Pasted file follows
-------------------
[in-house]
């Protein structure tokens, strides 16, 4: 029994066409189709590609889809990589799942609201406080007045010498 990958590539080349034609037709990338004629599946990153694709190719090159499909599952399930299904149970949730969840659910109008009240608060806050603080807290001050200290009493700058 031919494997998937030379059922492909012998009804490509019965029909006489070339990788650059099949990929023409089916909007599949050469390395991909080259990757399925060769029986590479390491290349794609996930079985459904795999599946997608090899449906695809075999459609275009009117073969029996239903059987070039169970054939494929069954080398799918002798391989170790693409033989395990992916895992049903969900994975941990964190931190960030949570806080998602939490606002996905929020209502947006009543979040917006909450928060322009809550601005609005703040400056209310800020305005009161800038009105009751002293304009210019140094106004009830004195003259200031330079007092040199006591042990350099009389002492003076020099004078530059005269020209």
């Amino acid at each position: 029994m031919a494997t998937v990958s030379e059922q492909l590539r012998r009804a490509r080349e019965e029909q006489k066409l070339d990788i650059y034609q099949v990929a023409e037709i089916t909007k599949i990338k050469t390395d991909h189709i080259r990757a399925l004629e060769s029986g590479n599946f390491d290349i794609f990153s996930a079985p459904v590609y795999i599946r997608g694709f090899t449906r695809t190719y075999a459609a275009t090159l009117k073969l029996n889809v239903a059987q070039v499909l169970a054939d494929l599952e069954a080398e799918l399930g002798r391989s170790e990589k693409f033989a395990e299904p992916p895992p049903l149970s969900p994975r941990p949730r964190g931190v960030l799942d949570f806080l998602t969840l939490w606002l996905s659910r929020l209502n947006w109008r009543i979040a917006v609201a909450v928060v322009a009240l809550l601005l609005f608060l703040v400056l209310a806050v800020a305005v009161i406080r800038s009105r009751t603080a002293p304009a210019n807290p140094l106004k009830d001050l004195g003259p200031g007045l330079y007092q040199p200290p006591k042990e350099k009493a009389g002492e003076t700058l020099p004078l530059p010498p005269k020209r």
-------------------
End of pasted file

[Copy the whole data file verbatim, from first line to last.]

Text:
[in-house]
């Protein structure tokens, strides 16, 4: 029994066409189709590609889809990589799942609201406080007045010498 990958590539080349034609037709990338004629599946990153694709190719090159499909599952399930299904149970949730969840659910109008009240608060806050603080807290001050200290009493700058 031919494997998937030379059922492909012998009804490509019965029909006489070339990788650059099949990929023409089916909007599949050469390395991909080259990757399925060769029986590479390491290349794609996930079985459904795999599946997608090899449906695809075999459609275009009117073969029996239903059987070039169970054939494929069954080398799918002798391989170790693409033989395990992916895992049903969900994975941990964190931190960030949570806080998602939490606002996905929020209502947006009543979040917006909450928060322009809550601005609005703040400056209310800020305005009161800038009105009751002293304009210019140094106004009830004195003259200031330079007092040199006591042990350099009389002492003076020099004078530059005269020209």
């Amino acid at each position: 029994m031919a494997t998937v990958s030379e059922q492909l590539r012998r009804a490509r080349e019965e029909q006489k066409l070339d990788i650059y034609q099949v990929a023409e037709i089916t909007k599949i990338k050469t390395d991909h189709i080259r990757a399925l004629e060769s029986g590479n599946f390491d290349i794609f990153s996930a079985p459904v590609y795999i599946r997608g694709f090899t449906r695809t190719y075999a459609a275009t090159l009117k073969l029996n889809v239903a059987q070039v499909l169970a054939d494929l599952e069954a080398e799918l399930g002798r391989s170790e990589k693409f033989a395990e299904p992916p895992p049903l149970s969900p994975r941990p949730r964190g931190v960030l799942d949570f806080l998602t969840l939490w606002l996905s659910r929020l209502n947006w109008r009543i979040a917006v609201a909450v928060v322009a009240l809550l601005l609005f608060l703040v400056l209310a806050v800020a305005v009161i406080r800038s009105r009751t603080a002293p304009a210019n807290p140094l106004k009830d001050l004195g003259p200031g007045l330079y007092q040199p200290p006591k042990e350099k009493a009389g002492e003076t700058l020099p004078l530059p010498p005269k020209r």